Commercial supersonic aircraft could return to the skies
Posted by admin on 11th July 2019

Flying faster than the speed of sound still sounds futuristic for regular people, more than 15 years after the last commercial supersonic flights ended. The planes that made those journeys, the 14 aircraft collectively known as the Concorde, flew from 1976 to 2003. It traveled three times faster than regular passenger aircraft, but the airlines that flew it couldn’t make a profit on its trips.

The reason the Concorde was unprofitable was, in fact, a side effect of its speed. When the plane sped up past the speed of sound – about 760 mph – it created shock waves in the air that would hit the ground with a loud and sudden thud: a sonic “boom.” It is so alarming for people on the ground that U.S. federal regulations ban all commercial aircraft from flying faster than the speed of sound over land.

Those rules, and the amount of fuel the plane could carry, effectively limited the Concorde to trans-Atlantic flights. Operating the plane was still so expensive that a one-way ticket between London and New York could cost over US$5,000. And the Concorde often flew with half its seats empty.

The main benefit of supersonic travel is the reduction in flight time. A three-hour flight across the Atlantic could make a day trip possible from the U.S. to London or Paris, essentially saving one whole work day. As an aerospace engineer studying high-speed air vehicles, I believe that recent advances in technology and new trends in commercial air travel could make supersonic flight economically viable. But regulations will have to change before civilians can zip through the skies faster than sound.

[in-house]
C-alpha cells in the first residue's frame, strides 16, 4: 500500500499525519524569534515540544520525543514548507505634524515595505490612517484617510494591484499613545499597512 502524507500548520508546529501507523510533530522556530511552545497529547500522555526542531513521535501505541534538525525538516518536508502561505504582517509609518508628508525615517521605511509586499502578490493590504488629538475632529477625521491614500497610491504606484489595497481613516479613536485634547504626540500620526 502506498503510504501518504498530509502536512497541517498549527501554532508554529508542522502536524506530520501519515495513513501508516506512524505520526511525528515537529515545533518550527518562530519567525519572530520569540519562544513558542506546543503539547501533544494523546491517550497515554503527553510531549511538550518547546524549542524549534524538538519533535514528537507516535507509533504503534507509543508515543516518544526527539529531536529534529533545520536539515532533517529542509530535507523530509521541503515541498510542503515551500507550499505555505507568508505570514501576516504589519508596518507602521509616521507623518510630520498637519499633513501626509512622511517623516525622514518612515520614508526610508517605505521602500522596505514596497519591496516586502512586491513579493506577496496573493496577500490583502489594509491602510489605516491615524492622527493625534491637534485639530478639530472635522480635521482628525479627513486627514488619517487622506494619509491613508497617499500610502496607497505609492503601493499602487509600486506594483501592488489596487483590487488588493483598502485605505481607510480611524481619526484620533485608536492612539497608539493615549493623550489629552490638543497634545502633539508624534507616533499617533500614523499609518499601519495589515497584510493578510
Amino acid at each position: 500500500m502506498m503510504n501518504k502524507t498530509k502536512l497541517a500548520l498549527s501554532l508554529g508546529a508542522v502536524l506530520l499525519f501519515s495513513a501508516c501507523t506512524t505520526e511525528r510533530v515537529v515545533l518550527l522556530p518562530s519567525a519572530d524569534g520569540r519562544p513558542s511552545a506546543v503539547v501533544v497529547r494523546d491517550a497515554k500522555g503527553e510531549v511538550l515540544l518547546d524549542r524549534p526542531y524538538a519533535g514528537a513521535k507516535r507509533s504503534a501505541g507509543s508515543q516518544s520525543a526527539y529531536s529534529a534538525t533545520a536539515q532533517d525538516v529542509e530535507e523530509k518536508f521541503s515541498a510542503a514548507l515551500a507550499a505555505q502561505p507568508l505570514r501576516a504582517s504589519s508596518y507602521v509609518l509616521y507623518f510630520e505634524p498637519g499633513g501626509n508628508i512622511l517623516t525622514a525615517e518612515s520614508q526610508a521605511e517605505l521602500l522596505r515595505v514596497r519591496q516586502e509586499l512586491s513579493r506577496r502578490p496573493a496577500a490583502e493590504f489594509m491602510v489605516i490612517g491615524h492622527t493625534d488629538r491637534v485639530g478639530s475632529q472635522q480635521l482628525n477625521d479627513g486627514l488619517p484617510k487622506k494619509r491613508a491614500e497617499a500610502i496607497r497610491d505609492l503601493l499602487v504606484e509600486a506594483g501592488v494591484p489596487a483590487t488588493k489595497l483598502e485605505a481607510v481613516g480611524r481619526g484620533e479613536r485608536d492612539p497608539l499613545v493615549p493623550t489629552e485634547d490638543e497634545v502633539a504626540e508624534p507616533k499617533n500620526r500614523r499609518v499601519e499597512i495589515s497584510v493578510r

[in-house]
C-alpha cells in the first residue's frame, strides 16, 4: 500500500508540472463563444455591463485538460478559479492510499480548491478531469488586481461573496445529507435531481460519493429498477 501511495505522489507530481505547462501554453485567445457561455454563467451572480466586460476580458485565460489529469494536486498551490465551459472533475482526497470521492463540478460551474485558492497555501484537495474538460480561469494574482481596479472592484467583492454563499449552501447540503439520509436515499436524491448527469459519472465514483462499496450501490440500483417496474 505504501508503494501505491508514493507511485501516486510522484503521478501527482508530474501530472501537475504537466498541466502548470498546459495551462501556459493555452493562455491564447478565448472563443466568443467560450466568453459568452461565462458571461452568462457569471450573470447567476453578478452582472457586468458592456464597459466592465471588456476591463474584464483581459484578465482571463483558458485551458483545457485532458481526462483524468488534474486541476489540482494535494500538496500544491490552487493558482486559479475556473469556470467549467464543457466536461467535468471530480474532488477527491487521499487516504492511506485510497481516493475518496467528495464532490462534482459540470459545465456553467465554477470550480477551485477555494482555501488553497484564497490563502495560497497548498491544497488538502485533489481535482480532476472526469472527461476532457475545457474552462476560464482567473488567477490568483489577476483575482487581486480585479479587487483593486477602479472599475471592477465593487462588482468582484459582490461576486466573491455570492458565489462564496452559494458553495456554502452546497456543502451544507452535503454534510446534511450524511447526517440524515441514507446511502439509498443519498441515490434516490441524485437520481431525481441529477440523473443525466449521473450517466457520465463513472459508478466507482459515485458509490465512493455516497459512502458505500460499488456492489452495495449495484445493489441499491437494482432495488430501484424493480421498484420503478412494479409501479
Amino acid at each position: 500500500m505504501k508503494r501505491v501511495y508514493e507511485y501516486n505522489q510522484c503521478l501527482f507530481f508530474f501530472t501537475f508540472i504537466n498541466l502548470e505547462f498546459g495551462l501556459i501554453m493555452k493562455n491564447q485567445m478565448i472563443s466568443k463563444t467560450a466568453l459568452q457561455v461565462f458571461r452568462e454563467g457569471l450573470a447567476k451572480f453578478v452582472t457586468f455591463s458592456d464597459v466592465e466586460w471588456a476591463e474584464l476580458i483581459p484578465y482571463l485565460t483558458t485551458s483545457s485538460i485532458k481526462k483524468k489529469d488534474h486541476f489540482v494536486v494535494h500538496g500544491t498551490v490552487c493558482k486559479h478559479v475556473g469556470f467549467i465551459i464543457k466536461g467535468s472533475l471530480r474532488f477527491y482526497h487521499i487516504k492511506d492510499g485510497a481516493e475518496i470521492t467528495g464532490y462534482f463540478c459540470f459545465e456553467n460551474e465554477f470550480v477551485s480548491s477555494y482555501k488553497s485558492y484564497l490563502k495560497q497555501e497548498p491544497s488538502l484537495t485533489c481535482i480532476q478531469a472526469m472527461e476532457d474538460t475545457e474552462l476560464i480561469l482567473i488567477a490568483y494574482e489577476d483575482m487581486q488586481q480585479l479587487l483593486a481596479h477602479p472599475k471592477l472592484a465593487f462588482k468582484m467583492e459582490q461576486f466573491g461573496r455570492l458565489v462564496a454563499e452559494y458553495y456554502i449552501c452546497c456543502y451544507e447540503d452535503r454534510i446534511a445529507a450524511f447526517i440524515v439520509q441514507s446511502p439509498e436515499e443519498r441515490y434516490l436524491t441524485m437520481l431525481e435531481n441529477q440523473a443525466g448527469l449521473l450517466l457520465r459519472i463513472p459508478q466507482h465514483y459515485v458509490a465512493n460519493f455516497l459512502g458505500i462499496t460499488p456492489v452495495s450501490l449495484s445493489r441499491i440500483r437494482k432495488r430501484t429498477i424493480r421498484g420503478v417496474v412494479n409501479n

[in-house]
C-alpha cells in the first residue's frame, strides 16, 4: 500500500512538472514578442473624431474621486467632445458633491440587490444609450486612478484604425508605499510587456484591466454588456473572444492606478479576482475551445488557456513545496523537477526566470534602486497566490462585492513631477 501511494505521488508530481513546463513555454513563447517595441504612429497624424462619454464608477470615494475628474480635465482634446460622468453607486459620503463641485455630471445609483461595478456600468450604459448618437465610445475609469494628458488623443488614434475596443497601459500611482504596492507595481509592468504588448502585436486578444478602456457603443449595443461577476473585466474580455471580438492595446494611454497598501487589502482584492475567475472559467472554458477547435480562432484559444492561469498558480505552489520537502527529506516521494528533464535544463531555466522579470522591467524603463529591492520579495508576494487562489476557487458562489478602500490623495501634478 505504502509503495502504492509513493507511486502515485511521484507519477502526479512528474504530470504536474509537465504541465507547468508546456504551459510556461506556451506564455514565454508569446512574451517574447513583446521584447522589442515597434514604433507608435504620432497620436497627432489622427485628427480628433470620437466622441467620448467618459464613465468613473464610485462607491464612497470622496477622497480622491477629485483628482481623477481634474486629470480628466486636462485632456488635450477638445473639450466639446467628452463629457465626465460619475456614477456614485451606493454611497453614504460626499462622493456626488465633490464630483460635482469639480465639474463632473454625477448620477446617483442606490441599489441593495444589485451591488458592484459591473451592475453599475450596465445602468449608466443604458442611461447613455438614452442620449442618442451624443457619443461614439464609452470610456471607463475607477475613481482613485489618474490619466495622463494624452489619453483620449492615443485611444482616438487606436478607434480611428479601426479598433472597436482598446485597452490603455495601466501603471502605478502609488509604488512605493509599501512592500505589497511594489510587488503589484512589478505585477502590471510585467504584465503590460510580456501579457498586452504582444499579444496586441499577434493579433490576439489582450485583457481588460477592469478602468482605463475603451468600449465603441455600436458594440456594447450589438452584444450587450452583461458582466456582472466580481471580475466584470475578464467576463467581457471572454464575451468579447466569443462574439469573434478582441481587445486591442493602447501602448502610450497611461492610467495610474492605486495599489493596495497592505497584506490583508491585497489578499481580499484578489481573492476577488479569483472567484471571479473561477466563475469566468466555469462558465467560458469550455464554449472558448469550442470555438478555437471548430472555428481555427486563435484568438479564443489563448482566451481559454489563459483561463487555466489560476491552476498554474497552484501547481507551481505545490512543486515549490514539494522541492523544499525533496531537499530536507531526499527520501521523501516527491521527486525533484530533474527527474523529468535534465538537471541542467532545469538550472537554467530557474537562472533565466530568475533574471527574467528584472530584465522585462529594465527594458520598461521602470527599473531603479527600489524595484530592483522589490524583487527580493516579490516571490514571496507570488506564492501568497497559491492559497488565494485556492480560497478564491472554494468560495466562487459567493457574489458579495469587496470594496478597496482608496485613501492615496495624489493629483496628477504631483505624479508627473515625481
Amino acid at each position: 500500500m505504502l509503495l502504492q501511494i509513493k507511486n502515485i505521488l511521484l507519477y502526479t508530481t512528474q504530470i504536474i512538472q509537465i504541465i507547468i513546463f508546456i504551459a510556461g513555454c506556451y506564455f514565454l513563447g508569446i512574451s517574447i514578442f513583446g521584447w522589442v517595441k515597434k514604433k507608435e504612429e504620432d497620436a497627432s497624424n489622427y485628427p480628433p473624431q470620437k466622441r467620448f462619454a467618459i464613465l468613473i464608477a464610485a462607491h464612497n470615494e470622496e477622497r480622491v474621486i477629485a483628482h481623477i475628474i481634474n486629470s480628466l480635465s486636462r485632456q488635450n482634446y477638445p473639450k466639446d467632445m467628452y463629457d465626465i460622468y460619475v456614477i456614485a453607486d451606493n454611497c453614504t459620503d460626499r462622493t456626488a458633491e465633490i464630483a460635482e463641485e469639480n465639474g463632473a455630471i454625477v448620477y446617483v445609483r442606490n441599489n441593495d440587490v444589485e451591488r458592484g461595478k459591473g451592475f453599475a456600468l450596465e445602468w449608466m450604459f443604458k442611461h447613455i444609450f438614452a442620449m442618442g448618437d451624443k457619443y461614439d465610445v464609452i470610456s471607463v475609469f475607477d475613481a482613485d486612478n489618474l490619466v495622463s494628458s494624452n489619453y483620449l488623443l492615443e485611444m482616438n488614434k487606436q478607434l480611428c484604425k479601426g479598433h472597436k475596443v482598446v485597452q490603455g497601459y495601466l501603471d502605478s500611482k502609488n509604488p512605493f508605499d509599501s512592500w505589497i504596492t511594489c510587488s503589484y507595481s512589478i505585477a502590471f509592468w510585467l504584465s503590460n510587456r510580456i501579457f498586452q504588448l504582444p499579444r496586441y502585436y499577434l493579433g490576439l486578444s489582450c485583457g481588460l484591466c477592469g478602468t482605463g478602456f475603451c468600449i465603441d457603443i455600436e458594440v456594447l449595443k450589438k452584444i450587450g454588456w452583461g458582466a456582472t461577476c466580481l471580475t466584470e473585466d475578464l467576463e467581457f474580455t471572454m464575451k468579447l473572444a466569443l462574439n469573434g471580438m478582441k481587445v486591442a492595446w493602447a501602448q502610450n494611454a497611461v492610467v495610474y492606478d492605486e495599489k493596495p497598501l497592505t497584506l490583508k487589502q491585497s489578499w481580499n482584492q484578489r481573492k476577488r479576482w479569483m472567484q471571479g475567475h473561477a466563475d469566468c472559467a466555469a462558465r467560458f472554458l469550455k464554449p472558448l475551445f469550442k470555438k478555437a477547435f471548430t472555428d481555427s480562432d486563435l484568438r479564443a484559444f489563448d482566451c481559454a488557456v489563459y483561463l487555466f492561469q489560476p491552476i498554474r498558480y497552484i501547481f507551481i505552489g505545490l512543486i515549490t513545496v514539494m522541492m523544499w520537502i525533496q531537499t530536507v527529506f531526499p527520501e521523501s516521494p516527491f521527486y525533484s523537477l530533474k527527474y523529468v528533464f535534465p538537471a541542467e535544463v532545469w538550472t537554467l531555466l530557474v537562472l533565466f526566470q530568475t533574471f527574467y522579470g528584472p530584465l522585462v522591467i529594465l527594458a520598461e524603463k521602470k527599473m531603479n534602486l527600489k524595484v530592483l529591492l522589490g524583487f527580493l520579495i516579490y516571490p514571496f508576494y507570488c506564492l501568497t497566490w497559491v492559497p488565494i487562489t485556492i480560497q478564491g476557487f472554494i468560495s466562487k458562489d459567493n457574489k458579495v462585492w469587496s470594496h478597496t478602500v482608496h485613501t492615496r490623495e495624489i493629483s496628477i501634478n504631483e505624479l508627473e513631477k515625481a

As a plane accelerates, it builds up a front of air pressure by pushing air in front of it. When it passes the speed of sound, the pressure trails behind like a boat’s wake, forming a sonic shockwave.
Chabacano/Wikimedia Commons, CC BY-SA

Beating the boom

As an aircraft flies through the air, it creates pressure disturbance waves that travel at the speed of sound. When the aircraft itself is flying faster than sound, the disturbances are compressed together into a stronger disturbance called a shock wave. Shock wave patterns around supersonic aircraft were recently imaged in NASA experiments. When a supersonic aircraft flies overhead, some of the shock waves may reach the ground. This is the sonic boom, which is experienced as a startling thud.